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PROMISE trial supporting liver disease patients launches in the South West

A trial funded by the National Institute for Health and Care Research (NIHR) and UK Research and Innovation (UKRI) is trialling the effectiveness of a new treatment for patients experiencing cirrhosis.

PROMISE (A PROspective double-blind placebo-controlled multicentre trial of faecal MIcrobiota tranSplantation to improve outcomEs in patients with cirrhosis), is recruiting 300 participants up and down the country and has recently opened at University Hospitals Plymouth NHS Trust (UHP). 

According to the British Liver Trust, who are collaborating on PROMISE, liver disease is the third biggest cause of death in working-age people with around 40 deaths occurring each day.

Patients in the advanced stages of chronic liver disease (CLD), known as cirrhosis, which is a hardening and scarring of the liver, can be very susceptible to infections. Unfortunately, some antibiotics are now becoming ineffective at treating these infections, so alternative methods need to be investigated.

Finding new treatments is important as CLD is the only major chronic disease that is on the rise in the UK. The PROMISE study, which is taking place at 16 hospitals across the UK including UHP, has been created to trial the effectiveness of a 'poo transplant' for patients experiencing cirrhosis.

Patients with cirrhosis have a higher-than-normal number of “bad” bacteria in their bowel which can disrupt their immune system, leading to increased risk of infection. It is hoped that these patients could benefit from having these bacteria replaced by bacteria from a healthy person via a poo transplant, known as a faecal microbiota transplantation (FMT).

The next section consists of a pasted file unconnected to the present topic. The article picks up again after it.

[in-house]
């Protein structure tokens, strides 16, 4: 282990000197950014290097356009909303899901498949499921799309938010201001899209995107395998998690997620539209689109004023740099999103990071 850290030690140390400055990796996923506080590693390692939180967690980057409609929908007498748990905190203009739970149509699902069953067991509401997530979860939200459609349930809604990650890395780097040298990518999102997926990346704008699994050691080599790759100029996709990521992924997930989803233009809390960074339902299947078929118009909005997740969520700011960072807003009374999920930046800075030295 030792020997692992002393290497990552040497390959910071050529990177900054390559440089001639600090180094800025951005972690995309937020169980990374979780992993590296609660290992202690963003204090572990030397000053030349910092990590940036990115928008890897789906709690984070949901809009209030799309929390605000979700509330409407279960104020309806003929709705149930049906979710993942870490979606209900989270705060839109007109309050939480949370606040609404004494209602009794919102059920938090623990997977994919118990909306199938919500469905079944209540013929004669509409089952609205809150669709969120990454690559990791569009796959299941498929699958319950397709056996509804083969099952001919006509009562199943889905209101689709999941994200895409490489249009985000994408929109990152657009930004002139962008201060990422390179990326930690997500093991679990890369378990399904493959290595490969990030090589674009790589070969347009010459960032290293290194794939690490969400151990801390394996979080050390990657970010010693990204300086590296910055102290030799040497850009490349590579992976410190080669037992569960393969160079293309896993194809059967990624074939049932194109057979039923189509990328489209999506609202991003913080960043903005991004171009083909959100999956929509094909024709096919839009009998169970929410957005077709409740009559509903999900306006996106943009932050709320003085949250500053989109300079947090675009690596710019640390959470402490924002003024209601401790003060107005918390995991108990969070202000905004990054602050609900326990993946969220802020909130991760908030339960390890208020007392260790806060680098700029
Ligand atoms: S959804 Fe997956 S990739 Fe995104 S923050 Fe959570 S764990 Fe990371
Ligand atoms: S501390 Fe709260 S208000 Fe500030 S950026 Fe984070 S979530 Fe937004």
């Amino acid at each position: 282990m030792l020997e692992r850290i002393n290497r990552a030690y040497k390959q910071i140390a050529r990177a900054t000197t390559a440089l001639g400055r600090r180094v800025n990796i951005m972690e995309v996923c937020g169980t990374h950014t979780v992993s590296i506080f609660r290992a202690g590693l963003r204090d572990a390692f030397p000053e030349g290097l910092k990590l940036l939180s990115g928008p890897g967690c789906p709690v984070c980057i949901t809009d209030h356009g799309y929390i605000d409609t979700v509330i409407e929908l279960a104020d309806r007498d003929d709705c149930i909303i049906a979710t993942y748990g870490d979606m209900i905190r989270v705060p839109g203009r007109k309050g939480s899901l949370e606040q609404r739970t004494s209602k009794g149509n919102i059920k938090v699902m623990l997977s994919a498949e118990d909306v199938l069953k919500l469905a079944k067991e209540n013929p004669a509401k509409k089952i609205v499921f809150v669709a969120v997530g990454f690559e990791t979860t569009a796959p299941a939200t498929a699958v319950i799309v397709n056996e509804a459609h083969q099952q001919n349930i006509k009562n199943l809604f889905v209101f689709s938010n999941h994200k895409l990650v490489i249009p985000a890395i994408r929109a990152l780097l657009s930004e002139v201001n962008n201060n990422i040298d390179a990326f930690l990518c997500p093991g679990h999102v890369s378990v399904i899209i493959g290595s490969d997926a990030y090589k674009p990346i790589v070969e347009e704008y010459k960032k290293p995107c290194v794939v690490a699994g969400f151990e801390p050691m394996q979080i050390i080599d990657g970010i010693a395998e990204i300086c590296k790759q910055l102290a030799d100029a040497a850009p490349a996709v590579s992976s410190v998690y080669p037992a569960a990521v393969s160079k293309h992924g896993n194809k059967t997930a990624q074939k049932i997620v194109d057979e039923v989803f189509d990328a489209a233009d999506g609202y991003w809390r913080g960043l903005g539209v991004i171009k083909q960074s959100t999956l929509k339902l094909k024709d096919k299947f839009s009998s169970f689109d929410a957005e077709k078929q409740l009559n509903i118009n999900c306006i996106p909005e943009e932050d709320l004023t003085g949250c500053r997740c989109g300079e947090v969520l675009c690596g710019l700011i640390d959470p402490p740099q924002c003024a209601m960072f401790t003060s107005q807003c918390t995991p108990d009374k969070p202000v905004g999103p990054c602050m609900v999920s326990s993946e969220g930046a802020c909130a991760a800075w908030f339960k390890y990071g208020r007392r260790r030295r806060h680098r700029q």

The PROMISE trial will involve one group of patients taking a dosage of capsules containing the donor specimen every three months for two years, and another group receiving a placebo. Researchers will then measure the time it takes for patients in each group to develop an infection resulting in hospital admission and compare the results to investigate the impact FMT can have on CLD patients. The study will also investigate the impact having a poo transplant could have on cirrhosis and whether it can benefit the liver and immune system.

Talking about the trial, Professor Matthew Cramp, Consultant Hepatologist at the South West Liver Unit at UHP, said: “The South West Liver Unit is excited to be part of this study, which aims to change the gut microbiome using a type of poo transplant.

“We see many patients with liver disease who develop serious infections and this study offers hope for our patients with cirrhosis who currently have very few treatment options.”

If you are a patient at UHP who would like to know more about the PROMISE study or other research opportunities, ask your health care team.

To find out more about studies running in your area, visit: